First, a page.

Festive period and re-opening of Qld border helps spending to soar in sunshine state

Clothing stores and entertainment retailers have been the big winners following Queensland’s border re-opening last week.

State-based merchant terminal data from the Commonwealth Bank found spending across Queensland merchants jumped 7 per cent last week in comparison to the week prior.

Clothing stores recorded a 16 per cent spike in spending throughout the week, while amusement/entertainment retailers recorded a 13 per cent jump in spending.

Head of Consumer and Diversified Industries in CBA’s Business Banking division, Jerry Macey, said the upcoming festive period combined with a re-opening of the Queensland border had contributed to the growth in spending recorded across the state.

“Australians from different parts of the country have taken advantage of the reopened Queensland border to head into the sunshine state and enjoy some well-deserved down time over the festive period as well as long-overdue catch ups with family and friends,” he said.

In addition to catching up with family and friends, from the data it would seem many Aussies in Queensland are also taking the time to do a little retail therapy, with spending at clothing stores, department stores and home supply warehouse retailers up 16 per cent, 30 per cent and 12 per cent respectively.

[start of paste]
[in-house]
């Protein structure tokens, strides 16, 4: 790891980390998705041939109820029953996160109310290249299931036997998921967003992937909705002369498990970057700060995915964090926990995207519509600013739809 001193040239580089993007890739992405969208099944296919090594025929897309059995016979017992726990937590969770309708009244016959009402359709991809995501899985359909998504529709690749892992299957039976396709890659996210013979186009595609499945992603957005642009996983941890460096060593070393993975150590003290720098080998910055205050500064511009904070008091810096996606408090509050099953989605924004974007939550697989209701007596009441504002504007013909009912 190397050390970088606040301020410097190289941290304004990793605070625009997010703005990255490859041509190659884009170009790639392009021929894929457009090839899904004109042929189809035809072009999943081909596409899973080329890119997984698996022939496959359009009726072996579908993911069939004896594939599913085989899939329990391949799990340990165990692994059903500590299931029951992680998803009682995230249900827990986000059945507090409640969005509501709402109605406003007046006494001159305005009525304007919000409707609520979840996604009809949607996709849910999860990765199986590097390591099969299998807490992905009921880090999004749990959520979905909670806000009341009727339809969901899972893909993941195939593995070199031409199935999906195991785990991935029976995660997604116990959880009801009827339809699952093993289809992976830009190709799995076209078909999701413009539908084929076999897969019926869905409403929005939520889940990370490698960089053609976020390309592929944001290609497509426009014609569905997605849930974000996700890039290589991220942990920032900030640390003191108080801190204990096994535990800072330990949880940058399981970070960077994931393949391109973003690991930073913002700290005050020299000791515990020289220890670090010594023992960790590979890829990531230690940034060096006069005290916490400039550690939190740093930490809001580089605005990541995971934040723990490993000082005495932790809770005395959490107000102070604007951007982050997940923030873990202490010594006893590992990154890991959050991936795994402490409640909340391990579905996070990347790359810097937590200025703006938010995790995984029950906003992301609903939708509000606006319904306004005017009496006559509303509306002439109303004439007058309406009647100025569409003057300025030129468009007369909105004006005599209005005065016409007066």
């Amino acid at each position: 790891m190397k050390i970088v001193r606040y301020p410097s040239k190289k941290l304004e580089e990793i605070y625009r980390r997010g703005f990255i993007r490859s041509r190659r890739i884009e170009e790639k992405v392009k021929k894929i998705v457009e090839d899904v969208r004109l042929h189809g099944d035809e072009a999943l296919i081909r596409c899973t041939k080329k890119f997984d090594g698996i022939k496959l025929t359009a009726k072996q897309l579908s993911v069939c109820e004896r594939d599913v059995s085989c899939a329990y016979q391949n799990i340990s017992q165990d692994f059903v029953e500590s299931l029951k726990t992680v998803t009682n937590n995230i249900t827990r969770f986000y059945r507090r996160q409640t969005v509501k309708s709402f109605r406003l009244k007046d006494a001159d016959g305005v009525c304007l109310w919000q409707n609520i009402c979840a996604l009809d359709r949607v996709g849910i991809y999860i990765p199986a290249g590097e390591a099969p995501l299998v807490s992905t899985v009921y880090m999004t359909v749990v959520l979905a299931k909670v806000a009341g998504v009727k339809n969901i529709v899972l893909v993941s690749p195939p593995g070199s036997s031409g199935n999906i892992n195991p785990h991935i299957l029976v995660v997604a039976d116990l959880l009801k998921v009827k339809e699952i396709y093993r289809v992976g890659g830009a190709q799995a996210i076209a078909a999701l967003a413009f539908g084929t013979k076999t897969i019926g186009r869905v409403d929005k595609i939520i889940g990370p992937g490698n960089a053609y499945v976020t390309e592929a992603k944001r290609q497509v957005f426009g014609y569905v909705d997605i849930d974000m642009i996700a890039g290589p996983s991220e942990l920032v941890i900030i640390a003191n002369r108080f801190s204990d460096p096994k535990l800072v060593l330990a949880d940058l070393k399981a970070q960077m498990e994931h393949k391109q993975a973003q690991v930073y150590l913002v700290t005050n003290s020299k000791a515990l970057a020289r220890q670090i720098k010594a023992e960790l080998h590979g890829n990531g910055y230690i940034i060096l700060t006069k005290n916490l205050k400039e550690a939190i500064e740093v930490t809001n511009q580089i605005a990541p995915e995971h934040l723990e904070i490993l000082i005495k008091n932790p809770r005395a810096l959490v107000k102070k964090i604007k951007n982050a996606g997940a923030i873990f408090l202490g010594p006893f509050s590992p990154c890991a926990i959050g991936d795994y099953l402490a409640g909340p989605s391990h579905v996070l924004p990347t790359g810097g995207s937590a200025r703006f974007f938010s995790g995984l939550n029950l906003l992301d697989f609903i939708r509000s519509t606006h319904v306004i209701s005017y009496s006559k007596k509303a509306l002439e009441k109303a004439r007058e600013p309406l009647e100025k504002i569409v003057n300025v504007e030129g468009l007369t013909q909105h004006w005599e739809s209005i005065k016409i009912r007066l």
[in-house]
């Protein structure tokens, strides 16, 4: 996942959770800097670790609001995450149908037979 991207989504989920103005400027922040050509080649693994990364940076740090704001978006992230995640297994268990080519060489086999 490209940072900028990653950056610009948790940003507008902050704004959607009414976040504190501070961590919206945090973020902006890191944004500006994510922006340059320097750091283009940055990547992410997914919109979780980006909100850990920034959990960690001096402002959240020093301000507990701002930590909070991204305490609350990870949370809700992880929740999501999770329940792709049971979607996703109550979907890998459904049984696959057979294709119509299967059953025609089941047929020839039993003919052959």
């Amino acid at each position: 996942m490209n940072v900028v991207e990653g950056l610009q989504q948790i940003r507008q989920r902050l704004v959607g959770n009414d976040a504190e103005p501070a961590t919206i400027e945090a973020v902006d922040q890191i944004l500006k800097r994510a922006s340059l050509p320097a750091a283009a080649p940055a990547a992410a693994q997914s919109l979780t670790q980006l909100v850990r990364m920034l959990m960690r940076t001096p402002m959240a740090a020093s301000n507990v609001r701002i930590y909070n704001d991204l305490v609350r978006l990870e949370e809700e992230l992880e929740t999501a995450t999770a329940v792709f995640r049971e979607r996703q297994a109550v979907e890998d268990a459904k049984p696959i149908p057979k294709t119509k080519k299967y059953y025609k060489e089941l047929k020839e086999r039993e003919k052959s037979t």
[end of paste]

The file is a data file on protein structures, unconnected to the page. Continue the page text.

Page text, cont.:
“This level of increased spending is largely unsurprising when you consider the festive period is now right around the corner and many Australians are likely squeezing in some last minute gift shopping for either themselves, or their friends and family.”

Looking ahead, the lead up to Christmas isn’t expected to be the only busy period in terms of spending. New research from the Commonwealth Bank (released yesterday) found 69 per cent of Aussies are planning to take advantage of the Boxing Day sales to secure a bargain or two.

Further, it would seem Aussies have given thought to how much money they may look to spend at the sales, with 40 per cent indicating they will look to spend an average of $557 – up 14 per cent (from $487) this time last year.

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